Stosur shocks Serena for first Grand Slam

Samantha Stosur captured the U.S. time Grand Slam champion Serena Williams in straight sets.

Stosur became the first Australian woman to win a Grand Slam title since Evonne Goolagong Cawley won at Wimbledon in 1980, doing so against a future Hall-of-Famer who had not lost a set leading up to the final.

"I can't actually believe I won this tournament," Stosur said. "To go out there and play the way I did is obviously just an unbelievable feeling. You always hope and want to be able to do that, but to actually to that is unbelievable."

A sluggish Williams, who had ousted top-seeded Caroline Wozniacki less than 17 hours before the start of Sunday's showdown, had her serve broken an uncharacteristic five times, including in the final game to fall, 6-2, 6-3.

The quick turnover affected the American early on, as she lost her second service game and improbably dropped the final 12 points of the opening set.

Stosur, seeded ninth, also won the first point of the second set and took the game in controversial fashion. Williams, trailing 30-40, hit a shot that was well out of Stosur's reach and yelled in excitement as the ball touched the top of her opponent's racket.

The chair umpire ruled Williams had interfered in a potential return, and subsequently awarded the point to Stosur.

Williams, who famously lost her composure in an Open semifinal match against Kim Clijsters two years ago, gained life from the perceived slight and broke Stosur's serve for the first and only time in the match.

Stosur, undaunted, stayed the course while the crowd tried to will Williams back into the match. The manufactured energy was short-lived, however, and Stosur ended things rather quickly to become the third straight first-time winner at a major.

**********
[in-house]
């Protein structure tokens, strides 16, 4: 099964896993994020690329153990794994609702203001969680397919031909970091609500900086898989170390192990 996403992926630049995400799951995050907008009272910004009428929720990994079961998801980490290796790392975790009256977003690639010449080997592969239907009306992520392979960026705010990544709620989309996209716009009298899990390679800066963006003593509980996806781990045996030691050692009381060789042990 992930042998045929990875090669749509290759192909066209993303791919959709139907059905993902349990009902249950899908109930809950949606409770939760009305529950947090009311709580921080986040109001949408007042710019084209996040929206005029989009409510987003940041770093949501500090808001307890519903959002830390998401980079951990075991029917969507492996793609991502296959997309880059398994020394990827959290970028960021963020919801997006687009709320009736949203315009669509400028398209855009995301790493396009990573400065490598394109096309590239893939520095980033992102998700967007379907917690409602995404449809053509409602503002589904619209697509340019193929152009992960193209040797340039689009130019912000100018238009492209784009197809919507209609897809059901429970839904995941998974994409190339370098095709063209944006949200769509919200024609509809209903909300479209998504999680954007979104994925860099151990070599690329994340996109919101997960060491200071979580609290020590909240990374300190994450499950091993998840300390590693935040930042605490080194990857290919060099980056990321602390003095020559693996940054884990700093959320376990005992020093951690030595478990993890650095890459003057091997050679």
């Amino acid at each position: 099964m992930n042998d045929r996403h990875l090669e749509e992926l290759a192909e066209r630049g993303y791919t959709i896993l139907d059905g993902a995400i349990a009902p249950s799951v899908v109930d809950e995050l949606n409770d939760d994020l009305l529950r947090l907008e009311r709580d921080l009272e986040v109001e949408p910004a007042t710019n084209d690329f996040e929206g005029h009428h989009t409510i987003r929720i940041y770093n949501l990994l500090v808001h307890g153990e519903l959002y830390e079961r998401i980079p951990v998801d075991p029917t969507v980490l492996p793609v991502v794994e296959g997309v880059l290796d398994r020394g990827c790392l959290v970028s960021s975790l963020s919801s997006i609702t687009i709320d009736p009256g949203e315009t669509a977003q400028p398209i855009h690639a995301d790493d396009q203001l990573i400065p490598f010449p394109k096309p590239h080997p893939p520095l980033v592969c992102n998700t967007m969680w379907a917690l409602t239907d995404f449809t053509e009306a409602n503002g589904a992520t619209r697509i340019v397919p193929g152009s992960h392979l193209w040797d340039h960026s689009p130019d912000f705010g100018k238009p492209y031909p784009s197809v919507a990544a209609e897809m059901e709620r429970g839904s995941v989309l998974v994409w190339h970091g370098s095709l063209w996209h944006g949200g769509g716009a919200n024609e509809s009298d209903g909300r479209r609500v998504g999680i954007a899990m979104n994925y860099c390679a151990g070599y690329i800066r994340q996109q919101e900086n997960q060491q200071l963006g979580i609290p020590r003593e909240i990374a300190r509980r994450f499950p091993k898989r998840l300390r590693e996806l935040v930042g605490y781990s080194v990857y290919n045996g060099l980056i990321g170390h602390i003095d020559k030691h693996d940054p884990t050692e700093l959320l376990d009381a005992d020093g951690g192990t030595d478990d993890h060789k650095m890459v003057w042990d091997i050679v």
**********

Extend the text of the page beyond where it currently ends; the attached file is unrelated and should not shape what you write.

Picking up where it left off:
With the set even at 3-3, Stosur converted a break point before holding serve to put Williams' back to the wall. Williams saved two match points to extend the match, but Stosur hit a pair of forehand winners in the deuce to seal the biggest win of her career.

Williams finished with 25 unforced errors to Stosur's 12 and converted just 52 percent of her first serves.

"I guess my serve just wasn't working for me today," Williams said. "I think sometimes a lot of people were putting me as the favorite, and I definitely was trying not to put myself as the favorite. ... It's anyone's game, as you can see [by the] result today."

Stosur, the first Australian woman to reach the U.S. Open final since it moved to Flushing Meadows in 1978, had appeared in only one previous Grand Slam final, losing to Francesca Schiavone in the 2010 French Open.

Williams, seeded 28th in this year's tournament mostly because she missed an extended amount of time with injuries, was vying for her fourth U.S. Open title and first since 2008.

Stosur is expected to rise to No. 7 in the new WTA rankings, while Williams, who fell to 13-4 in Grand Slam finals, will vault up to No. 14.